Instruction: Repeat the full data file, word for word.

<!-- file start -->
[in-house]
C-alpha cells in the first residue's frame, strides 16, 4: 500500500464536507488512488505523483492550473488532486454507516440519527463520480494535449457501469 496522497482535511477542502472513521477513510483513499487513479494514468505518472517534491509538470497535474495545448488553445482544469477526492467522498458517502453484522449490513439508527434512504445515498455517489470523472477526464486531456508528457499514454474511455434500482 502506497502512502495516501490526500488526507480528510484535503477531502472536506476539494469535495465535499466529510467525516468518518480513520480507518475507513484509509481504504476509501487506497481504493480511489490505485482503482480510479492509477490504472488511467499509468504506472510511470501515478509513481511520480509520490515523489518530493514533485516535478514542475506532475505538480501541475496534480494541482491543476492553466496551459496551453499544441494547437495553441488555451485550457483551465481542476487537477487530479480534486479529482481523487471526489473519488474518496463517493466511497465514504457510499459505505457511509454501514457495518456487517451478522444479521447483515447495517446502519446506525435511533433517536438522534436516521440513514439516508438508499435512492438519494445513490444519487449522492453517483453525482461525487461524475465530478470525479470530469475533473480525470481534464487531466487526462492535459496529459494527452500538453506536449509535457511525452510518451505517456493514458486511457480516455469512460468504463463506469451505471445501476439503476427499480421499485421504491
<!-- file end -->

[in-house]
C-alpha cells in the first residue's frame, strides 16, 4: 500500500464536507488512488505523483492550473488532486454507516440519527463520480494535449457501469 496522497482535511477542502472513521477513510483513499487513479494514468505518472517534491509538470497535474495545448488553445482544469477526492467522498458517502453484522449490513439508527434512504445515498455517489470523472477526464486531456508528457499514454474511455434500482 502506497502512502495516501490526500488526507480528510484535503477531502472536506476539494469535495465535499466529510467525516468518518480513520480507518475507513484509509481504504476509501487506497481504493480511489490505485482503482480510479492509477490504472488511467499509468504506472510511470501515478509513481511520480509520490515523489518530493514533485516535478514542475506532475505538480501541475496534480494541482491543476492553466496551459496551453499544441494547437495553441488555451485550457483551465481542476487537477487530479480534486479529482481523487471526489473519488474518496463517493466511497465514504457510499459505505457511509454501514457495518456487517451478522444479521447483515447495517446502519446506525435511533433517536438522534436516521440513514439516508438508499435512492438519494445513490444519487449522492453517483453525482461525487461524475465530478470525479470530469475533473480525470481534464487531466487526462492535459496529459494527452500538453506536449509535457511525452510518451505517456493514458486511457480516455469512460468504463463506469451505471445501476439503476427499480421499485421504491